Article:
Our lives exist because we have experiences that create memories. We remember our childhood for the better, or the worse. Elementary and high schools shape our lives in ways that we forever remember.
We marry, join the military, divorce, have children of our own, learn trades and professions. These experiences are similar to those of the people who live beside us, grow with us, and join us in various activities.
But each of us has a unique story to tell because each of us handles all those things in our own way, creating different opportunities and memories. Each of us touch different lives in gigantic ways.
From the get-go, I knew I wanted to write, yet I had no desire to live in New York City, or Los Angeles, or Chicago. I’m not a city girl. Having grown up on a small farm, I found that small town life and country living suited me perfectly.
Different experiences I may have had in joining the city life would have created memories much different from those I now harbor. Would I be, also, a completely different person?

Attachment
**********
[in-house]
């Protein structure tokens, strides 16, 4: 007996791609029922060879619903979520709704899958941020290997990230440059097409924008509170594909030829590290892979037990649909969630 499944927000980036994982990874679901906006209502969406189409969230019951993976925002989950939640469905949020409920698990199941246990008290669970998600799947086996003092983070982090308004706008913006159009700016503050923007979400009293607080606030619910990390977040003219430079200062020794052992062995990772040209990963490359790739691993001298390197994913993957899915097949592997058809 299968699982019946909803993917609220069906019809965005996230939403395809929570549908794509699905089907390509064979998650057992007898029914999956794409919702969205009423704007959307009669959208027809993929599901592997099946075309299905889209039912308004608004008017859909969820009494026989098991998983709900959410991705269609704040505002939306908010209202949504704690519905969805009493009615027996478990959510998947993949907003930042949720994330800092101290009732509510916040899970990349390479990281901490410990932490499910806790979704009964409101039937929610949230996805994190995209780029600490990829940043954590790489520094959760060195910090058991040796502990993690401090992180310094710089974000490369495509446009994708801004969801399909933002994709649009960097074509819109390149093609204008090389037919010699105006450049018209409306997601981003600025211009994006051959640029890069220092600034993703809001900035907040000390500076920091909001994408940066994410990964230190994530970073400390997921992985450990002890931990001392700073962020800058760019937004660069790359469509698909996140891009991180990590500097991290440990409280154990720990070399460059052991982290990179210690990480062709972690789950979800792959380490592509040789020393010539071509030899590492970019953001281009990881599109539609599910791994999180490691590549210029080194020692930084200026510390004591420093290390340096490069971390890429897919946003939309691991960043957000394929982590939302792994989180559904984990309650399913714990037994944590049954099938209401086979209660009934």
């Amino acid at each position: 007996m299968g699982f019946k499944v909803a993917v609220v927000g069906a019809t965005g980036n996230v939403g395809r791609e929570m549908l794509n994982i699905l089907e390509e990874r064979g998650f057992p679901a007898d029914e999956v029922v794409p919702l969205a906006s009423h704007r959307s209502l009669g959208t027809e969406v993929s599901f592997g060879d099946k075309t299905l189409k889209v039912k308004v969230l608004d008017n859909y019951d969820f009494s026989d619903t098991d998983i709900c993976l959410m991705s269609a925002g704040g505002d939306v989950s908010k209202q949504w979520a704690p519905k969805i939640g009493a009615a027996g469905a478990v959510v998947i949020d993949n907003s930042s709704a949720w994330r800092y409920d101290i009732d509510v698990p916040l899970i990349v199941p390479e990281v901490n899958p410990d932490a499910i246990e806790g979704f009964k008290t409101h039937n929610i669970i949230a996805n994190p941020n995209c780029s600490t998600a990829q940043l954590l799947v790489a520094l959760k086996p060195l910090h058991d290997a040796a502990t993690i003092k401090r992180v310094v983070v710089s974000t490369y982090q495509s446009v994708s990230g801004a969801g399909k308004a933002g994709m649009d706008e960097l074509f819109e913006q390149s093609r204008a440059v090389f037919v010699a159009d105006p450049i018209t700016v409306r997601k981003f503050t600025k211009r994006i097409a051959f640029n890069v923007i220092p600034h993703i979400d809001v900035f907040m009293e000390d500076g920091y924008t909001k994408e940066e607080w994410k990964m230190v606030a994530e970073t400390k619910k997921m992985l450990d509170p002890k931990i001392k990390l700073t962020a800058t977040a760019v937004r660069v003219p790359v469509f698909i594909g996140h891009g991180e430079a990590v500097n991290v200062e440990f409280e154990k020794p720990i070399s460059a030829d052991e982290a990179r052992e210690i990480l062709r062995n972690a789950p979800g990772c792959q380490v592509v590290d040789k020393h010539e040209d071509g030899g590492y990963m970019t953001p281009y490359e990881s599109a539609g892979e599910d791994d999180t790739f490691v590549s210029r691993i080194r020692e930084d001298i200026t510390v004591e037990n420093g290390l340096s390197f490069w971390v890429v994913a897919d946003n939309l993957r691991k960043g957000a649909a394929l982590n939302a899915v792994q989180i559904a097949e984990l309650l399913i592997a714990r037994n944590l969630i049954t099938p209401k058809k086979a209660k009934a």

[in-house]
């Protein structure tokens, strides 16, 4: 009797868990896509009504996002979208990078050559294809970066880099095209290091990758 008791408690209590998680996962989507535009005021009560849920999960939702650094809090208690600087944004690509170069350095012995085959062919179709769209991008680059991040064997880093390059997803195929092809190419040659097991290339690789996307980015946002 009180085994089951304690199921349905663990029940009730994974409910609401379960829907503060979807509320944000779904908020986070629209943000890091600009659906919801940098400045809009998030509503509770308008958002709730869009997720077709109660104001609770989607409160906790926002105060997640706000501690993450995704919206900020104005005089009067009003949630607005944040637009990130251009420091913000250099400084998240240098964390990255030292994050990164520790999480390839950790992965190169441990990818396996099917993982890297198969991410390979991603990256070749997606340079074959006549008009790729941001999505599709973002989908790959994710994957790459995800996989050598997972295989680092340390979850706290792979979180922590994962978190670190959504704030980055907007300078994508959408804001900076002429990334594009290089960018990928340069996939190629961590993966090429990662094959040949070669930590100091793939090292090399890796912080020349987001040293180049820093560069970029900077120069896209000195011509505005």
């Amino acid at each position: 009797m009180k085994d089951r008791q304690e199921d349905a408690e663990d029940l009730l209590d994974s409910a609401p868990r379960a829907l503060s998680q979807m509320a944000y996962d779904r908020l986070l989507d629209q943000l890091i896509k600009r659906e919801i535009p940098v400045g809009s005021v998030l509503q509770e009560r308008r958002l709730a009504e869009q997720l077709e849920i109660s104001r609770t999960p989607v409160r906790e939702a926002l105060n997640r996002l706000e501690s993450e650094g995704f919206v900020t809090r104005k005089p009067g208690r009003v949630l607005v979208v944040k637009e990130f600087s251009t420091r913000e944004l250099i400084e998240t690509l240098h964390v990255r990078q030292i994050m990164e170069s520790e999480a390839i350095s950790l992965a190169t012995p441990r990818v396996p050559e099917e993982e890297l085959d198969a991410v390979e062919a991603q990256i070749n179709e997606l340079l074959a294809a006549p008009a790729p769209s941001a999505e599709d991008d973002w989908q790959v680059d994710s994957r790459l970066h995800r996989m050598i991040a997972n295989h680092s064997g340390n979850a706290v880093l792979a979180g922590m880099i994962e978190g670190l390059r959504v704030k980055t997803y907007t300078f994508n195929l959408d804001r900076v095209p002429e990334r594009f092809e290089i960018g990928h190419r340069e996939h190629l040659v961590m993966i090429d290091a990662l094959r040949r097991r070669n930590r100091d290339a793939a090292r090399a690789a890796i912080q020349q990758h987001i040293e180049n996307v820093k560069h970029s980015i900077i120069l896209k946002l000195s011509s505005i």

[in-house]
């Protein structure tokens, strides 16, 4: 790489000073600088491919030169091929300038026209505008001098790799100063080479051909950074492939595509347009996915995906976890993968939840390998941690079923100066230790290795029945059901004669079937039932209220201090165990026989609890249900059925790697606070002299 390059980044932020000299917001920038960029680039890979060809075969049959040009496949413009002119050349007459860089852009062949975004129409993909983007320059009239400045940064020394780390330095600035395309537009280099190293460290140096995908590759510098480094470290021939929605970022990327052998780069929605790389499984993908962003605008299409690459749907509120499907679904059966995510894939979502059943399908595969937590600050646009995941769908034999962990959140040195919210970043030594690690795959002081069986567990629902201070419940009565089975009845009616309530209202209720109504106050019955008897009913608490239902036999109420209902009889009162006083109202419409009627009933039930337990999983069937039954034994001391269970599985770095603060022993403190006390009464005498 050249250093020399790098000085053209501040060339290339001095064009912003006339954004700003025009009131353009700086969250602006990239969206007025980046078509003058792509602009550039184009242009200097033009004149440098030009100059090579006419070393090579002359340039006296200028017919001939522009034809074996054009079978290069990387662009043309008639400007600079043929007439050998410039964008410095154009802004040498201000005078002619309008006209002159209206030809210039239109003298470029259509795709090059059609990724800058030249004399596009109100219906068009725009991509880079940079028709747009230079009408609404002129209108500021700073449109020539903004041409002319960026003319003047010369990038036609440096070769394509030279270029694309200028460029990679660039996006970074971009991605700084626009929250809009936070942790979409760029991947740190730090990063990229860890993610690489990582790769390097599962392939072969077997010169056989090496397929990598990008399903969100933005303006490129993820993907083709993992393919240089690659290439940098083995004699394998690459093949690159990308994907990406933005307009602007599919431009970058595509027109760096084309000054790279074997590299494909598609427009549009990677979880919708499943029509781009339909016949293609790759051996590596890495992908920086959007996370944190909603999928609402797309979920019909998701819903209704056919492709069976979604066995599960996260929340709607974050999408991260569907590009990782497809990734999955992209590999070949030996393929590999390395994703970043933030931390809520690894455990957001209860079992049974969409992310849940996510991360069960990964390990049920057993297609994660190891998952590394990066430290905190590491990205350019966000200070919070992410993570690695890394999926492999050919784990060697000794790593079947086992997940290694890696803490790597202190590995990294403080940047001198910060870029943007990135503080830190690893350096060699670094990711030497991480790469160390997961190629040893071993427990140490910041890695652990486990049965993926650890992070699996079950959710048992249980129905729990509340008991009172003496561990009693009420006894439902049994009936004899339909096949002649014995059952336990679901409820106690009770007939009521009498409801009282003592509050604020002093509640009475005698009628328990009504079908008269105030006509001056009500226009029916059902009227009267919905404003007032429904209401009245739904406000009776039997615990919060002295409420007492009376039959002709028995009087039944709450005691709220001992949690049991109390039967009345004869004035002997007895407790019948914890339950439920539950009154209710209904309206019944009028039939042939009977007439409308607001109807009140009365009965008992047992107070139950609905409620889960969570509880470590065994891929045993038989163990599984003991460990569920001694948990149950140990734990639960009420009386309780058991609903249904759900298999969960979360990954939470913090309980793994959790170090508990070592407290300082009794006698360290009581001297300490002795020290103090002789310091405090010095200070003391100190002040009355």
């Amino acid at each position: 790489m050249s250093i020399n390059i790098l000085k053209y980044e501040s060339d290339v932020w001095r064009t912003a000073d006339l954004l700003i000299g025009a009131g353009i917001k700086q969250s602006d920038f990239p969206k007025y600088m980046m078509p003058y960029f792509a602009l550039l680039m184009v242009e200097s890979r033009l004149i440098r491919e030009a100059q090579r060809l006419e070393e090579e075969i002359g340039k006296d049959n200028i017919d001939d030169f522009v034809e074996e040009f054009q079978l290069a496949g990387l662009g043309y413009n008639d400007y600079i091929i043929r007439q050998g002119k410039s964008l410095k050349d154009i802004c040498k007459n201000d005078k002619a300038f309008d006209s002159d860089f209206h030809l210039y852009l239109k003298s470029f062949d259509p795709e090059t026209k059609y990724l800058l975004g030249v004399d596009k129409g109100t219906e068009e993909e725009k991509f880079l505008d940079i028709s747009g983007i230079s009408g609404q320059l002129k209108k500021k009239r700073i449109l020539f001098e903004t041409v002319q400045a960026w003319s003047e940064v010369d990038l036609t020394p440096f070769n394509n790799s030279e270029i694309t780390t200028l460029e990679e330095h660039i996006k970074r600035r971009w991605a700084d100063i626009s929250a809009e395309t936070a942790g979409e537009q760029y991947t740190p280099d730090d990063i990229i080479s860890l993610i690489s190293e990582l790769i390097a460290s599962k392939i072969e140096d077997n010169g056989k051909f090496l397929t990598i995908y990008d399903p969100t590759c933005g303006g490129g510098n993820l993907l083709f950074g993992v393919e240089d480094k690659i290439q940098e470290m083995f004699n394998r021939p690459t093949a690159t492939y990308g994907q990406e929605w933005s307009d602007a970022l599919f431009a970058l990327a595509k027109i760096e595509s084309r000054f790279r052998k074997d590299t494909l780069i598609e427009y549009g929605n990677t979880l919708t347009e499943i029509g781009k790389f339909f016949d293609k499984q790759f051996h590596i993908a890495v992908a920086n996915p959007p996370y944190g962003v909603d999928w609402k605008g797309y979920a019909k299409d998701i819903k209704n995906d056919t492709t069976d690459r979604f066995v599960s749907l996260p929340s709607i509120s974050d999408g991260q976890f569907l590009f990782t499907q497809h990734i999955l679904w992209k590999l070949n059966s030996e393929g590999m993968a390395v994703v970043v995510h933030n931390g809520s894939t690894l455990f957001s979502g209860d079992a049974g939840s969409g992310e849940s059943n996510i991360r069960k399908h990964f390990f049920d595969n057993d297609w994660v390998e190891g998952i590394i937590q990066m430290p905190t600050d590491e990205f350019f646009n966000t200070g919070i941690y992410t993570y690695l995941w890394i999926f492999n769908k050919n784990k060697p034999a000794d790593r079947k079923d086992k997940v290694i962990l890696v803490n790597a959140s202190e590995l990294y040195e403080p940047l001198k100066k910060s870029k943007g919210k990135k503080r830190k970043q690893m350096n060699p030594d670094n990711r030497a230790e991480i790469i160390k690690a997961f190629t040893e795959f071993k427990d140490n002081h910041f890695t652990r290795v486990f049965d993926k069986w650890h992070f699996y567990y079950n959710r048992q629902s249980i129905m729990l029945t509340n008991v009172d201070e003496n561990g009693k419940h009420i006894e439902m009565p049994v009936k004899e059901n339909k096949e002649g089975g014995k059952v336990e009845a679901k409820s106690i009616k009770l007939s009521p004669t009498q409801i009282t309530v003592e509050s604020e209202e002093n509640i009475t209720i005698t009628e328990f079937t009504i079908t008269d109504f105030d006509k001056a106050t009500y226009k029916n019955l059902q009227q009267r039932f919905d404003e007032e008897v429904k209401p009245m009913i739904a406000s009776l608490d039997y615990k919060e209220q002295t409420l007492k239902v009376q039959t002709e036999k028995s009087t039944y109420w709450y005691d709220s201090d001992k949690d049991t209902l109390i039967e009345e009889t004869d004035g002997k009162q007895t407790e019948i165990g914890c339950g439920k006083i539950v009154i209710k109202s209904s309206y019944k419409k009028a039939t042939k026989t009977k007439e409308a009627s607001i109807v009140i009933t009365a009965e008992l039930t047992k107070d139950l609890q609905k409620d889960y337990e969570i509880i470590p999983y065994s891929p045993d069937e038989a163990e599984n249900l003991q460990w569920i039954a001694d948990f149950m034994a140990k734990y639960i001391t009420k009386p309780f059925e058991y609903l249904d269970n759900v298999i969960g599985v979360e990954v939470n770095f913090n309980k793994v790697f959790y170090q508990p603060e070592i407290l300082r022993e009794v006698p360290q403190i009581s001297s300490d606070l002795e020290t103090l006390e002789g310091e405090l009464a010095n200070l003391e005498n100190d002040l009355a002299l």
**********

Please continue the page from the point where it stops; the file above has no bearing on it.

I think I’d be the same me, but I’d have different memories.
If I’d gone to the city, my two children and five dogs wouldn’t have ever known me. And just think: those seven beings are unique to me only in a world of billions of beings.
There, also, are the little memories we each carry.
I like this story from Rose F. Kennedy’s book Times to Remember:
“… In the front seat, with the driver, was a man with a snow shovel. Every now and then, when the drifts and the churned up snow slush had us in jeopardy, he would put on his gloves, hunch his collar up, seize the shovel, and go out and extricate us. I was so amused by the situation and preoccupied with wondering whether we would actually get to our destination that I didn’t learn his name or anything else about him. Yet in my memory he remains one of the heroes of the evening.”
The occasion was a car ride through snowy roads. Rose Kennedy was traveling to Washington D.C. to see her son, John F. Kennedy, inaugurated the next day as President of the United States.
That little memory, within that of the evening’s huge eventful destination, was hers to hold forever, which she obviously did, even after the tragic loss of her son.
As writers, we never should discount the small, unique memories we each retain. They are part of great stories to tell, and, in the end, those little memories, as well as the more obvious ones, represent us as individuals.